People who habitually speak two languages are better protected from senile dementia caused by Alzheimer’s disease: the disease in fact, in bilinguals, occurs later (even 5 years later than monolinguals) and with less intense symptoms.
The confirmation comes from an Italian study published in the journal “Proceedings of the National Academy of Sciences (PNAS)” and coordinated by Daniela Perani, director of the Unit of Molecular and Structural Neuroimaging of IRCCS, Ospedale San Raffaele and Professor at the Università Vita-Salute San Raffaele.
The researcher studied 85 patients with Alzheimer’s dementia, of which half Italian monolingual and half bilingual, through an imaging technique called FDG-PET (a type of positron emission tomography to measure the cerebral metabolism and functional connectivity between different brain structures).
In line with the results of previous studies, bilingual patients with Alzheimer were on average 5 years older, compared to monolingual, and have achieved high scores in some cognitive tests, designed to assess verbal memory and visual-spatial (the ability to recognize places and faces).
The use of FDG-PET has revealed that these patients, against the better cognitive performance, however, have a metabolism, in the damaged areas of the brain, typically affected by the disease, compared to monolingual patients.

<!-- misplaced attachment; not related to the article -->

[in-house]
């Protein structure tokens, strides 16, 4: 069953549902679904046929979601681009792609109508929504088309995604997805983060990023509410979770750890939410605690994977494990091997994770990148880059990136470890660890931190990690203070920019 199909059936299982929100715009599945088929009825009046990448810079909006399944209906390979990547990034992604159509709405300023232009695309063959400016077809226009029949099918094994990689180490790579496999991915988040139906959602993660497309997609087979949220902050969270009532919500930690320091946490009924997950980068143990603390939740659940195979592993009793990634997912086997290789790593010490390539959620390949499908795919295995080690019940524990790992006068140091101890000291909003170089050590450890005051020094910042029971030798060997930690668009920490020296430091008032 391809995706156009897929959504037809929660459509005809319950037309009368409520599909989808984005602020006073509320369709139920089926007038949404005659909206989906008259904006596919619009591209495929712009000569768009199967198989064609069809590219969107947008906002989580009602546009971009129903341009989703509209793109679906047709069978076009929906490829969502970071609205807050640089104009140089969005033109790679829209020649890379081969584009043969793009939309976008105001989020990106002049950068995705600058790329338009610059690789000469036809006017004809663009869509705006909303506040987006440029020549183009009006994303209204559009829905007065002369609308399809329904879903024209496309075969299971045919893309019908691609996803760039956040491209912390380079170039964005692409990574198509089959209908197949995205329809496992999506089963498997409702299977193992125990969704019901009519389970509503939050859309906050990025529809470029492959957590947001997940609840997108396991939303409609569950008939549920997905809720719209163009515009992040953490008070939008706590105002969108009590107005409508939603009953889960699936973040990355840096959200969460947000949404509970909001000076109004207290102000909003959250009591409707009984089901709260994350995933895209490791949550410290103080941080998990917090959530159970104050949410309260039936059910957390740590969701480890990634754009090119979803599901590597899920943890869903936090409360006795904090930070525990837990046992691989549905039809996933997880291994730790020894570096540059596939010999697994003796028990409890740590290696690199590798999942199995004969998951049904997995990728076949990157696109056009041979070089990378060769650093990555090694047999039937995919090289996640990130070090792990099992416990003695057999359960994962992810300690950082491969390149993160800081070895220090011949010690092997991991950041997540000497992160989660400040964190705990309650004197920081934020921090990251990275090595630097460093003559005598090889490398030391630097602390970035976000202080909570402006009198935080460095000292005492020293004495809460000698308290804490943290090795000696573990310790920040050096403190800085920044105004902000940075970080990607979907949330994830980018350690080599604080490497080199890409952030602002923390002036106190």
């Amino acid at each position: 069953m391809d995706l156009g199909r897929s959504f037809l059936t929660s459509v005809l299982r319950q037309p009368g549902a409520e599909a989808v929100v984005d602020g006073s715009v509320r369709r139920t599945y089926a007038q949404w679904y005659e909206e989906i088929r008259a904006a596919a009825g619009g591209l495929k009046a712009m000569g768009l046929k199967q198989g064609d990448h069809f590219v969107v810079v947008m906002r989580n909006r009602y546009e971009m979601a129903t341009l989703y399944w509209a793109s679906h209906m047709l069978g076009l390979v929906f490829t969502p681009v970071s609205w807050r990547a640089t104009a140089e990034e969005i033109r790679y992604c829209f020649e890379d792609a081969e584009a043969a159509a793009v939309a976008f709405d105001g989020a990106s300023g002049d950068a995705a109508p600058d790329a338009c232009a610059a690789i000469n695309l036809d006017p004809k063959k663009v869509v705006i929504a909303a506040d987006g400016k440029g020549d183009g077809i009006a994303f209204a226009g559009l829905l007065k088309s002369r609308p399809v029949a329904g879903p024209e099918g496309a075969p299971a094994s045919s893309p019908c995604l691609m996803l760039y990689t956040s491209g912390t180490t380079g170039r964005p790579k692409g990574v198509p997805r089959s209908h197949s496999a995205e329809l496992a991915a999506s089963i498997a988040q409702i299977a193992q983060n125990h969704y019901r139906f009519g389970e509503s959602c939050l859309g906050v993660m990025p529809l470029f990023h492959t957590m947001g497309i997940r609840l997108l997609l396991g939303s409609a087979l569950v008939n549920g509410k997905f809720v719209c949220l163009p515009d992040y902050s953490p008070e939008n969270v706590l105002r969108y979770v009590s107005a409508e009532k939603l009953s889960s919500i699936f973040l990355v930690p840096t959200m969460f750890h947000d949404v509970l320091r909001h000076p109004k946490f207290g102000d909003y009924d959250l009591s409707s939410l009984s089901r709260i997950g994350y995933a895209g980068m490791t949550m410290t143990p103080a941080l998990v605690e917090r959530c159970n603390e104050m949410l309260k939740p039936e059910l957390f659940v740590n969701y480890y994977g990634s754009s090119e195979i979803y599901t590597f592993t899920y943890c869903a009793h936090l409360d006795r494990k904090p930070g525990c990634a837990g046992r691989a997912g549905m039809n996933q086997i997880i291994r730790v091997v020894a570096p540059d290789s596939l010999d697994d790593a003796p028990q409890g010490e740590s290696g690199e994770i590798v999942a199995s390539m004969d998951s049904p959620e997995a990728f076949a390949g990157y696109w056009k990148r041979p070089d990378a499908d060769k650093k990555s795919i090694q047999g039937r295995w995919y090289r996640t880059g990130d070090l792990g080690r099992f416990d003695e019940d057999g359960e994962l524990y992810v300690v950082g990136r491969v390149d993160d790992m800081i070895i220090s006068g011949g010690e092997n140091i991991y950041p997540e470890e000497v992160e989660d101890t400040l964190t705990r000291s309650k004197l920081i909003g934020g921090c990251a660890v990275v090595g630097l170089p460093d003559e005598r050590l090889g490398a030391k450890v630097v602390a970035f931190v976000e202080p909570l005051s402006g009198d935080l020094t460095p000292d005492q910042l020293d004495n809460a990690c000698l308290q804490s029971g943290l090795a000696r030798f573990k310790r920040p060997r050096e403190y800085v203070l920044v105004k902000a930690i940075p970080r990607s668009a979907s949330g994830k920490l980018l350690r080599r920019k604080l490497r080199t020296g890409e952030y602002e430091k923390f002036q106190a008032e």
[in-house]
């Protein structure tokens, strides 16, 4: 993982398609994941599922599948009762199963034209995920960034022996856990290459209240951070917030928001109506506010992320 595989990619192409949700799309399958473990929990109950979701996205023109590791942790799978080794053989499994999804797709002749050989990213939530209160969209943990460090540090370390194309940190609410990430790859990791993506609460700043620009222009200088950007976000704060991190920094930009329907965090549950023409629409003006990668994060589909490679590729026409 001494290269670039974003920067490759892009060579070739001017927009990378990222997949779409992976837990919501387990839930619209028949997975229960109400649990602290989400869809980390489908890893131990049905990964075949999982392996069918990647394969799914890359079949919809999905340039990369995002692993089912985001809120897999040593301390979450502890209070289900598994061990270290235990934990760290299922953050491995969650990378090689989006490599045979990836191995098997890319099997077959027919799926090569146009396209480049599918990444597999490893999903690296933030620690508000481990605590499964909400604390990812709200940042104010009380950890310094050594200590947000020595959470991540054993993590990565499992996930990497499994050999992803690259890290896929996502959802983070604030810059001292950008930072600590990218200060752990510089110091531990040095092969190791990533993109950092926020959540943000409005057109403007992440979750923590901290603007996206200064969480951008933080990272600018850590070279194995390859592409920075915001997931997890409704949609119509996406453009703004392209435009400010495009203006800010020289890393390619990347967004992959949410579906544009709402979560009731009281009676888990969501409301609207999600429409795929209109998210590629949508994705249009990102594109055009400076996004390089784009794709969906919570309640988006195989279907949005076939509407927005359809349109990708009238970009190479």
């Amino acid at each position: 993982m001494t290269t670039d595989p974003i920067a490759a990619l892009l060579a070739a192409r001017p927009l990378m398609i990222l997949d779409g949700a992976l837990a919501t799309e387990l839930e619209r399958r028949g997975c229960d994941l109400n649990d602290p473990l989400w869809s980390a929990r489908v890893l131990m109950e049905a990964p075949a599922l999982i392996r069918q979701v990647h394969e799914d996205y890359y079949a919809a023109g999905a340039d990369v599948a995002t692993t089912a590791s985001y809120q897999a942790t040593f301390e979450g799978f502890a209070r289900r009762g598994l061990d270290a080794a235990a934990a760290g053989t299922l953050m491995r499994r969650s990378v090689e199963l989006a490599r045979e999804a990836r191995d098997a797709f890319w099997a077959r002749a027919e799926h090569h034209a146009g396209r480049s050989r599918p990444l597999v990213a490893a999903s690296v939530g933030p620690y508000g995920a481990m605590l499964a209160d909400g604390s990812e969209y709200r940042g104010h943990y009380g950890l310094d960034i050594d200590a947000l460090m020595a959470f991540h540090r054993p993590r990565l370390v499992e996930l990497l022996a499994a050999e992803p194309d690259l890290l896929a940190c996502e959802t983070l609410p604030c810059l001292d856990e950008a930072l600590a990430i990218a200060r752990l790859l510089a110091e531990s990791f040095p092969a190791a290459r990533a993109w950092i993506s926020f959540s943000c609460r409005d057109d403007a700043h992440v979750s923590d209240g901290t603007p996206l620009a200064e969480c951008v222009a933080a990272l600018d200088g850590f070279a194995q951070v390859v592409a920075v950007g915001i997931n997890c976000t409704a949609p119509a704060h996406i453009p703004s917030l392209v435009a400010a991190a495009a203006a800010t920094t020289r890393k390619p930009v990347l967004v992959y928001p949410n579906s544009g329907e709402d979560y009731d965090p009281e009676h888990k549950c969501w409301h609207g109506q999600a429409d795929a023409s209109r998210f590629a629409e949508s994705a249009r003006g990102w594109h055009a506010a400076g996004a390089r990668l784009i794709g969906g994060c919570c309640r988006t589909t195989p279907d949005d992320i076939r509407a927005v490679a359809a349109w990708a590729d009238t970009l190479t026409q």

According to the authors of the study, bilingualism constitutes a “cognitive reserve” that acts as a defense against the advance of dementia.
“I emphasize the benefits of speaking two languages as a defense from Alzheimer and also from other forms of dementia. Moreover, this applies also for the dialects: to be bilingual does not mean necessarily to speak Italian and English or Italian and German, but could also be, for example, Italian and a dialect of the area of origin”.
Describing his work, Perani adds: “We asked ourselves, how does this prove reserves brain in older adults with Alzheimer’s? The disease has manifested itself later than its occurrence and therefore had time to ruin large areas. This also slows the progression of disability. All thanks to the fact that when speaking two languages, one is forced to continuous switching between one and the other, and this happens – as mentioned – independently from the culture, the education and is own social level. “